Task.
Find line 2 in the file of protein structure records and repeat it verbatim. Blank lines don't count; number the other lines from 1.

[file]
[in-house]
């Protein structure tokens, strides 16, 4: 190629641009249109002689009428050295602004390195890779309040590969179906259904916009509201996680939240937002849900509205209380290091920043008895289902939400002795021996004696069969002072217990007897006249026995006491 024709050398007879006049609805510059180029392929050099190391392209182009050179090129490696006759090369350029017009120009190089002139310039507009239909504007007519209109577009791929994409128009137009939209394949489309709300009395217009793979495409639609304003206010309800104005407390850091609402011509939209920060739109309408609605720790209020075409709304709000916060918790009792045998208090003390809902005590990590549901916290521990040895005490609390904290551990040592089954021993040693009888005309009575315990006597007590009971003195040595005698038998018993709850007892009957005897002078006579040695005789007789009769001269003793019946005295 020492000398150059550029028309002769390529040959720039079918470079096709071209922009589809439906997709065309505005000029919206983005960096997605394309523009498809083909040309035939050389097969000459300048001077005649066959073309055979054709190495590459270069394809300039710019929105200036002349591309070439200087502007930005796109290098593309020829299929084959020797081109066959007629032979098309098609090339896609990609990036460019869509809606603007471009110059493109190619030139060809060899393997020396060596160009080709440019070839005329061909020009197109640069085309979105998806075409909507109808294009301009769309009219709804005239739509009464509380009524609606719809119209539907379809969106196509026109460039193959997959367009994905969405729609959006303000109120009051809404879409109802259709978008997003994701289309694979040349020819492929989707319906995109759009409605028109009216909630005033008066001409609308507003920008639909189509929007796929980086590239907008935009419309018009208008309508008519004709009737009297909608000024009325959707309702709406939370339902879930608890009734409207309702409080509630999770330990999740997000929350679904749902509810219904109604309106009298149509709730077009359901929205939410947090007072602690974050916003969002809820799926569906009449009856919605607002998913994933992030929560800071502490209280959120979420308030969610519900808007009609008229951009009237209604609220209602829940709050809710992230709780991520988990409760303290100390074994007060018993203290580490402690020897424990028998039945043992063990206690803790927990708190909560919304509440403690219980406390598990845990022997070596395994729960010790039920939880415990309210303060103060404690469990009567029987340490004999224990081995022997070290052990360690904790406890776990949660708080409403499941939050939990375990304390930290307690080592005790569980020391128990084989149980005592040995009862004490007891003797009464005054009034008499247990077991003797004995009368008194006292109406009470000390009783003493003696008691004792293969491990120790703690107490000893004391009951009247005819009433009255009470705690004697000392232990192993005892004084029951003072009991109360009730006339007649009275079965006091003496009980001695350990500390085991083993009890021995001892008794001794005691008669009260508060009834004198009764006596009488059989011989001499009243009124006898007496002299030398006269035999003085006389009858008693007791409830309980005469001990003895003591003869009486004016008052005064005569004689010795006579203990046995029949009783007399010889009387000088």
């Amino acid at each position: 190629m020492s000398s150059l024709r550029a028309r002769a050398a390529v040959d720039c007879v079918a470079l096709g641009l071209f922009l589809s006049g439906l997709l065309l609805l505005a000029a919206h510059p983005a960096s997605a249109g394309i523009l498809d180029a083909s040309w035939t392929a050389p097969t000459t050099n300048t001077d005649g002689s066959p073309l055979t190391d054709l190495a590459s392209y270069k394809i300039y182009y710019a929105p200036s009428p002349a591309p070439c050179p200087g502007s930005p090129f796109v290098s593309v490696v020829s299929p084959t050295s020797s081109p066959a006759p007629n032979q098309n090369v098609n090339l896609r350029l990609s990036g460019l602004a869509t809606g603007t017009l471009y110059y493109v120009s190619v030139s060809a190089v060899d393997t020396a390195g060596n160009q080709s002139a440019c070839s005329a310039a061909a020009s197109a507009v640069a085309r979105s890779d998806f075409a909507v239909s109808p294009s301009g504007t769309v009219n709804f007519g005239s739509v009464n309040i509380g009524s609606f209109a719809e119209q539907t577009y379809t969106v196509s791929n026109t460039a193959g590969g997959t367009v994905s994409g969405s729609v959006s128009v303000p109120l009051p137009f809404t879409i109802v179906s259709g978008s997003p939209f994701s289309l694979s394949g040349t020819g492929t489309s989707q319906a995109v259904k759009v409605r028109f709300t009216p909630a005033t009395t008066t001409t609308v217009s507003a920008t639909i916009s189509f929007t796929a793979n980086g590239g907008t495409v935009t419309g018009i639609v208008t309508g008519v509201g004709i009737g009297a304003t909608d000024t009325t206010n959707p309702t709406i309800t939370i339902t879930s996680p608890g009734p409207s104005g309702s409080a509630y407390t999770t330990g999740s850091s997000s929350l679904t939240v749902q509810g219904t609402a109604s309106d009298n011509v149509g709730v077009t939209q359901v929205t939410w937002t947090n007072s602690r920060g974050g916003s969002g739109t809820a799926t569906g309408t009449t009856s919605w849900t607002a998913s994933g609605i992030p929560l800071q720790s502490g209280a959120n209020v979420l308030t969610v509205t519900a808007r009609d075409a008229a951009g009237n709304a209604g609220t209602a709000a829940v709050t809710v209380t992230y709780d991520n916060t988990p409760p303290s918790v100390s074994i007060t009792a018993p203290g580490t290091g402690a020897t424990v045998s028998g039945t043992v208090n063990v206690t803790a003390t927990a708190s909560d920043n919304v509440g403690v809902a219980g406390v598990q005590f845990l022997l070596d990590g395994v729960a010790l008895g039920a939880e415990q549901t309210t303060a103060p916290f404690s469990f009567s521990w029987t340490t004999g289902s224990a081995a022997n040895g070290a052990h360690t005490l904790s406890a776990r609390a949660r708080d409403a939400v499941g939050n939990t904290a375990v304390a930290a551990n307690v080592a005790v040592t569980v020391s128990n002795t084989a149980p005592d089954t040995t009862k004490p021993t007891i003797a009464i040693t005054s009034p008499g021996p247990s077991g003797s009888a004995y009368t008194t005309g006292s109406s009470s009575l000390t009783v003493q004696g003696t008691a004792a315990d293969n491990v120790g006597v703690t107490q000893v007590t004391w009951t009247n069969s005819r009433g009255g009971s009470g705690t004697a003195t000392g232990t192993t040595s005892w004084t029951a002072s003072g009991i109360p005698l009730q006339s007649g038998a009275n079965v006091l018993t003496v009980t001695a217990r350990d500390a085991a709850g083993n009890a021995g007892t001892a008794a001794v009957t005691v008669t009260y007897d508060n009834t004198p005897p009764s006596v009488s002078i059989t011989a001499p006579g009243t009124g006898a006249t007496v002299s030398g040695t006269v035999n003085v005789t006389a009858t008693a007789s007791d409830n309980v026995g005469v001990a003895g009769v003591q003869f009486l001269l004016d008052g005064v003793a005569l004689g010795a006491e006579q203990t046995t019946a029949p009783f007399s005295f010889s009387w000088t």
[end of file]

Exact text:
């Protein structure tokens, strides 16, 4: 190629641009249109002689009428050295602004390195890779309040590969179906259904916009509201996680939240937002849900509205209380290091920043008895289902939400002795021996004696069969002072217990007897006249026995006491 024709050398007879006049609805510059180029392929050099190391392209182009050179090129490696006759090369350029017009120009190089002139310039507009239909504007007519209109577009791929994409128009137009939209394949489309709300009395217009793979495409639609304003206010309800104005407390850091609402011509939209920060739109309408609605720790209020075409709304709000916060918790009792045998208090003390809902005590990590549901916290521990040895005490609390904290551990040592089954021993040693009888005309009575315990006597007590009971003195040595005698038998018993709850007892009957005897002078006579040695005789007789009769001269003793019946005295 020492000398150059550029028309002769390529040959720039079918470079096709071209922009589809439906997709065309505005000029919206983005960096997605394309523009498809083909040309035939050389097969000459300048001077005649066959073309055979054709190495590459270069394809300039710019929105200036002349591309070439200087502007930005796109290098593309020829299929084959020797081109066959007629032979098309098609090339896609990609990036460019869509809606603007471009110059493109190619030139060809060899393997020396060596160009080709440019070839005329061909020009197109640069085309979105998806075409909507109808294009301009769309009219709804005239739509009464509380009524609606719809119209539907379809969106196509026109460039193959997959367009994905969405729609959006303000109120009051809404879409109802259709978008997003994701289309694979040349020819492929989707319906995109759009409605028109009216909630005033008066001409609308507003920008639909189509929007796929980086590239907008935009419309018009208008309508008519004709009737009297909608000024009325959707309702709406939370339902879930608890009734409207309702409080509630999770330990999740997000929350679904749902509810219904109604309106009298149509709730077009359901929205939410947090007072602690974050916003969002809820799926569906009449009856919605607002998913994933992030929560800071502490209280959120979420308030969610519900808007009609008229951009009237209604609220209602829940709050809710992230709780991520988990409760303290100390074994007060018993203290580490402690020897424990028998039945043992063990206690803790927990708190909560919304509440403690219980406390598990845990022997070596395994729960010790039920939880415990309210303060103060404690469990009567029987340490004999224990081995022997070290052990360690904790406890776990949660708080409403499941939050939990375990304390930290307690080592005790569980020391128990084989149980005592040995009862004490007891003797009464005054009034008499247990077991003797004995009368008194006292109406009470000390009783003493003696008691004792293969491990120790703690107490000893004391009951009247005819009433009255009470705690004697000392232990192993005892004084029951003072009991109360009730006339007649009275079965006091003496009980001695350990500390085991083993009890021995001892008794001794005691008669009260508060009834004198009764006596009488059989011989001499009243009124006898007496002299030398006269035999003085006389009858008693007791409830309980005469001990003895003591003869009486004016008052005064005569004689010795006579203990046995029949009783007399010889009387000088």